San Diego, CA (PRWEB) September 23, 2014
FBXL11 (KDM2A) and FBXL10 (KDM2B) are F-box and Jumonji domain-containing enzymes that specifically demethylate mono- and di-methylated lysine 36 of histone H3 (H3K36) in a Fe(II) and α-ketoglutarate (αKG)-dependent manner. Unlike most methyllysine histone modifications, methylation of H3K36 is associated with active chromatin and gene transcription. FBXL10 was also reported to exhibit H3K4 demethylase activity, another histone mark associated with active gene expression. The role of FBXL10 is controversial, as it contributes to a number of seemingly contradictory physiological functions, including apoptosis, senescence, and tumorigenesis, where dysregulation of FBXL10 expression has been linked to various aggressive brain tumors. FBXL11 is required to maintain the heterochromatic state and sustain genomic stability during mitosis. In addition to H3K36 demethylation, FBXL11 can demethylate the p65 subunit of NF-κB, suppressing NF-κB-dependent cancer growth.
SETDB1, also known as ESET or KMT1E, is a histone methyltransferase that specifically methylates lysine 9 on histone H3 (H3K9), the highly studied epigenetic modification associated with transcriptional repression. SETDB1 activity is required to maintain embryonic stem cells and neurons in an undifferentiated state. The SETDB1 gene is amplified in melanoma, and SETDB1 hypermethylation promotes melanoma formation and growth, making SETDB1 inhibition a promising therapeutic target for melanoma and other human cancers. Hypermethylation of H3K9 is also linked to Huntington Disease; downregulation of SETDB1 activity in transgenic mice ameliorated the behavioral and neuropathological phenotype and extended survival by an astounding 40%*.
Because of the critical importance of histone methylation in cell proliferation, differentiation, senescence, and tumorigenesis, researchers are actively seeking small molecule regulators of histone methylation as targets for drug discovery. BPS is the first company to offer assay kits to screen for modulators of FBXL10, FBXL11, and SETDB1. The assays are simple, sensitive, homogeneous, non-radioactive, and suitable for high throughput applications.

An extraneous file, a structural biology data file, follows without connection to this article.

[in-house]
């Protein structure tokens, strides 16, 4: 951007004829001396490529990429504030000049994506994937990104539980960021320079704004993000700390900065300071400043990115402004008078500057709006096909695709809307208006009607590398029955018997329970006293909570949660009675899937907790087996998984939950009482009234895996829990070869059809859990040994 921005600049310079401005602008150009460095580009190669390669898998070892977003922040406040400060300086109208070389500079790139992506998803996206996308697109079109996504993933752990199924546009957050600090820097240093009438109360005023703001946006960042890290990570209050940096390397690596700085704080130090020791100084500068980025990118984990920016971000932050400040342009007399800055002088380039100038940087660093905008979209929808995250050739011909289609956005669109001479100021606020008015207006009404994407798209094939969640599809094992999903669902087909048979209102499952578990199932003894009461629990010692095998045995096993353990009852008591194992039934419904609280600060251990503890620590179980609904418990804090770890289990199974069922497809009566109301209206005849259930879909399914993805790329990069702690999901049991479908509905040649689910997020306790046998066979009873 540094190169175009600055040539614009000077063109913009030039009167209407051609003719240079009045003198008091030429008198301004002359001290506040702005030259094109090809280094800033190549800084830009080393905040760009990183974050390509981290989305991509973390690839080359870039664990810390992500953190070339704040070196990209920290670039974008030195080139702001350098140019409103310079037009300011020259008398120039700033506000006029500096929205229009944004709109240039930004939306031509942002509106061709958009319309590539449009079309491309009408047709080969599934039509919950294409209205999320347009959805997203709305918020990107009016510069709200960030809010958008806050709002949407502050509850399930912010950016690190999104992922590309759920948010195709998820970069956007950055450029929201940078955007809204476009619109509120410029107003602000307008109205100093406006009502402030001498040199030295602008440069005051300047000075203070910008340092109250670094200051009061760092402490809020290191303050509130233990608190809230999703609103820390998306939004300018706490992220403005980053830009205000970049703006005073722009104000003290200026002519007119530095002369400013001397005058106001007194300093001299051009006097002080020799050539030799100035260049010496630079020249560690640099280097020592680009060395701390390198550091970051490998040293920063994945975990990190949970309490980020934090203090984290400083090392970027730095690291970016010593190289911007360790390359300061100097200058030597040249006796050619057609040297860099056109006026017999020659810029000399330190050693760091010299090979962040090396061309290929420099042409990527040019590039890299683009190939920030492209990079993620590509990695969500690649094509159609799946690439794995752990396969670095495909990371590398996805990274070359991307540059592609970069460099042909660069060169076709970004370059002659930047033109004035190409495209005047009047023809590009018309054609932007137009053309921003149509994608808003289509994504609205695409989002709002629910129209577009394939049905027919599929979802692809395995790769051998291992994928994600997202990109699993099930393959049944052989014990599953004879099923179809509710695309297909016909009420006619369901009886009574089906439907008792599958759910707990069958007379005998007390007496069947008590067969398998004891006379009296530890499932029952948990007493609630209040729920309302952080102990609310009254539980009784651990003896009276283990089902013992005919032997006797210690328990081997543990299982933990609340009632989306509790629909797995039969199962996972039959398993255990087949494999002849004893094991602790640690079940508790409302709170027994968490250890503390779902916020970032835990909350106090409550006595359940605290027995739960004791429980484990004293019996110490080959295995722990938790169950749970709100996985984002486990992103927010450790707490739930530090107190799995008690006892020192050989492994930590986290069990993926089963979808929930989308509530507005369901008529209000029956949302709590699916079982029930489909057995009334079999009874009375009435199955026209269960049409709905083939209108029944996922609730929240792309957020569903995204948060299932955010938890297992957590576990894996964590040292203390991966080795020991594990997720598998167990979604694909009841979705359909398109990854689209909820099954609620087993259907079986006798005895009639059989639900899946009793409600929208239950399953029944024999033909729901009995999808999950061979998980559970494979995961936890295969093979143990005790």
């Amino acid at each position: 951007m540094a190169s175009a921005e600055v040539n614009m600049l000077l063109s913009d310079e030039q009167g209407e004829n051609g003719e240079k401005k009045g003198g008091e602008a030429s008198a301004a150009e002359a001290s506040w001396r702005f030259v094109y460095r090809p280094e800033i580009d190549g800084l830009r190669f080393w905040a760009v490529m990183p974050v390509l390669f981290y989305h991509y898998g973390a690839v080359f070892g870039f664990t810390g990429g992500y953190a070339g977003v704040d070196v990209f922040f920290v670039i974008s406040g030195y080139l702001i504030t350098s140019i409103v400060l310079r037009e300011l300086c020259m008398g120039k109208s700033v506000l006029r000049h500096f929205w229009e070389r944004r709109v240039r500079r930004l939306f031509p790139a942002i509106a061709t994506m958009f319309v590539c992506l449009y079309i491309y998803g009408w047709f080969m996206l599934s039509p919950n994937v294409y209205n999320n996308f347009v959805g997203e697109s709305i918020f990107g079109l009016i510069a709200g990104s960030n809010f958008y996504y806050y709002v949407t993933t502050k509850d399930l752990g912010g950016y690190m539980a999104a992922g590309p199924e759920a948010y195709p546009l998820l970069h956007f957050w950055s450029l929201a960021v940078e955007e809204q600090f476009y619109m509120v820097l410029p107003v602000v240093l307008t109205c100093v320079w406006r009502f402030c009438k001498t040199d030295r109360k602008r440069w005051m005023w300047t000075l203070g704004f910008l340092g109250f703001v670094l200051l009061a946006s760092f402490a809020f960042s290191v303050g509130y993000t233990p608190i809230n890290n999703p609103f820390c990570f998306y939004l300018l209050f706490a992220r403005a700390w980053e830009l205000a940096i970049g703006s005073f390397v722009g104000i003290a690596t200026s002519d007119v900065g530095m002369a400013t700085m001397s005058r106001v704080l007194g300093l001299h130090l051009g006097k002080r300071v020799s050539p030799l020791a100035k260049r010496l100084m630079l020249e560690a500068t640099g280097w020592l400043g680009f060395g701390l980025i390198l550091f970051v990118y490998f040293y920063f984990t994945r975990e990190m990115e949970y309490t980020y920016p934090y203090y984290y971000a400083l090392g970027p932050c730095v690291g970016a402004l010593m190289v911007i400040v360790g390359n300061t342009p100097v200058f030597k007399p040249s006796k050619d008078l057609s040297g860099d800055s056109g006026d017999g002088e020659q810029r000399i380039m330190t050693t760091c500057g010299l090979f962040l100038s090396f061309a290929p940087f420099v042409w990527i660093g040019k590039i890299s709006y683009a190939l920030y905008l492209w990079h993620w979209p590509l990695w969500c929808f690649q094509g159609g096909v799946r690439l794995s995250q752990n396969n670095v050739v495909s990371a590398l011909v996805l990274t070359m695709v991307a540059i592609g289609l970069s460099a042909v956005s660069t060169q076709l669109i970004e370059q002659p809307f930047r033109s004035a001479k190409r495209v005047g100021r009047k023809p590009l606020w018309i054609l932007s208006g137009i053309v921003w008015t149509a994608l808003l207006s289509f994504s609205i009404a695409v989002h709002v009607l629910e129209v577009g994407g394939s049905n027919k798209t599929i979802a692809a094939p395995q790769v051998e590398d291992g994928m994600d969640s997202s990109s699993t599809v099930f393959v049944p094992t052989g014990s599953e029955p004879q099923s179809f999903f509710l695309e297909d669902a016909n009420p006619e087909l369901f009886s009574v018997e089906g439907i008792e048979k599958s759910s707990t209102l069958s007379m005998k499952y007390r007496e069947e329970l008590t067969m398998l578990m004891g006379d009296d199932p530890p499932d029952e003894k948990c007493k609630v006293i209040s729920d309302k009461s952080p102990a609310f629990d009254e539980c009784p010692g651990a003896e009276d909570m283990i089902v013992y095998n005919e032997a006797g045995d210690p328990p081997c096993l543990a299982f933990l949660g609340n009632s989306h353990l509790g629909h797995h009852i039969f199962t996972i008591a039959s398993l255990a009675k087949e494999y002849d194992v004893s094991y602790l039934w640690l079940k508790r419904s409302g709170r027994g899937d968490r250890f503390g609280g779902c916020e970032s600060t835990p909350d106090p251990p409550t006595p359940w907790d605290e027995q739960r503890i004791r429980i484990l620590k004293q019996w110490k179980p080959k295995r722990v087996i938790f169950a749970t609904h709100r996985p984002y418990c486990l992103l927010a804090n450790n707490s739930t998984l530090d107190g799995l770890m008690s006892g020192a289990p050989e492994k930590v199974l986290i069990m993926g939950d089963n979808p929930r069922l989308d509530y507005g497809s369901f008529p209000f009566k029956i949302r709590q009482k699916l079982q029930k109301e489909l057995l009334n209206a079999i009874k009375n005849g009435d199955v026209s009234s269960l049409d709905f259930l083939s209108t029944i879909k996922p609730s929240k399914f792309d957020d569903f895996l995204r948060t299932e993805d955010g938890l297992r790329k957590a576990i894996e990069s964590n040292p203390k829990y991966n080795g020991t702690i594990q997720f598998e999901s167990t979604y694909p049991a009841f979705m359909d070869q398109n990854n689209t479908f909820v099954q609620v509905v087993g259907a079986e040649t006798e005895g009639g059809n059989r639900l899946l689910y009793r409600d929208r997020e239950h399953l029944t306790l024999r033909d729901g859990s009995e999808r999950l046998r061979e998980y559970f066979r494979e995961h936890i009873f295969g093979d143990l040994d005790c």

In addition to offering these unique assay kits, BPS offers methyltransferase and demethylase screening/profiling services, as well as the individual recombinant proteins, substrates, and H3K9 and H3K36 methylation-specific antibodies. The new kits complement the largest selection of commercially available recombinant methyltransferases and demethylases for epigenetic research. Additional tools and services for histone methylation/demethylation are planned for release in the coming months, as BPS continues to assist life science researchers at the forefront of cancer drug discovery.
To learn more about BPS’s demethylase and methyltransferase products, please visit http://bpsbioscience.com/demethylase or http://bpsbioscience.com/methyltransferase. For additional information on BPS’s epigenetic screening services, please visit http://bpsbioscience.com/biological-services.
*Ryu, H., et al. Proc Natl Acad Sci U S A. 2006 Dec 12;103(50):19176-81.
About BPS Bioscience, Inc.
Headquartered in San Diego, California, BPS Bioscience, Inc. is the leading manufacturer of epigenetic enzymes and assay kits for life science research, including HDACs, histone demethylases, DNA and histone methyltransferases, bromodomains, PARPs, acetyltransferases, methyl lysine readers, and more. BPS also offers compound screening and profiling services and cell based assays for epigenetic drug discovery. BPS has provided products and services to pharmaceutical companies and academic institutes in over 45 countries worldwide, and it continues to expand its portfolio of innovative drug discovery products. By being at the forefront of technology development, BPS focuses on providing quality life science products and services in a timely manner that will help our customers to accelerate drug discovery and development for treatment of human diseases. Visit BPS’s website for more information: http://www.bpsbioscience.com.